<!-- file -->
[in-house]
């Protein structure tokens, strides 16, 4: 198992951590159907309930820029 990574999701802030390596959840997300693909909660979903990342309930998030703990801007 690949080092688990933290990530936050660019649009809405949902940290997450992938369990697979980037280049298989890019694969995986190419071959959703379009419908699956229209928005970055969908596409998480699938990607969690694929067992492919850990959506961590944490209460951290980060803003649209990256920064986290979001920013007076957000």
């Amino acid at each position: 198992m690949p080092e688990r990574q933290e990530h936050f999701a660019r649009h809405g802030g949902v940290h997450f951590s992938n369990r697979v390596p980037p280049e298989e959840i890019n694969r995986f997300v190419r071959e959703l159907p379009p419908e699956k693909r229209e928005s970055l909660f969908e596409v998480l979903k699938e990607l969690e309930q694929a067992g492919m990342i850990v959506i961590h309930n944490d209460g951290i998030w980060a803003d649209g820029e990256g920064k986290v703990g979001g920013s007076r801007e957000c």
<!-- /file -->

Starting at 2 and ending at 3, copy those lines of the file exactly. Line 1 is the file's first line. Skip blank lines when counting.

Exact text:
């Protein structure tokens, strides 16, 4: 198992951590159907309930820029 990574999701802030390596959840997300693909909660979903990342309930998030703990801007 690949080092688990933290990530936050660019649009809405949902940290997450992938369990697979980037280049298989890019694969995986190419071959959703379009419908699956229209928005970055969908596409998480699938990607969690694929067992492919850990959506961590944490209460951290980060803003649209990256920064986290979001920013007076957000």
């Amino acid at each position: 198992m690949p080092e688990r990574q933290e990530h936050f999701a660019r649009h809405g802030g949902v940290h997450f951590s992938n369990r697979v390596p980037p280049e298989e959840i890019n694969r995986f997300v190419r071959e959703l159907p379009p419908e699956k693909r229209e928005s970055l909660f969908e596409v998480l979903k699938e990607l969690e309930q694929a067992g492919m990342i850990v959506i961590h309930n944490d209460g951290i998030w980060a803003d649209g820029e990256g920064k986290v703990g979001g920013s007076r801007e957000c």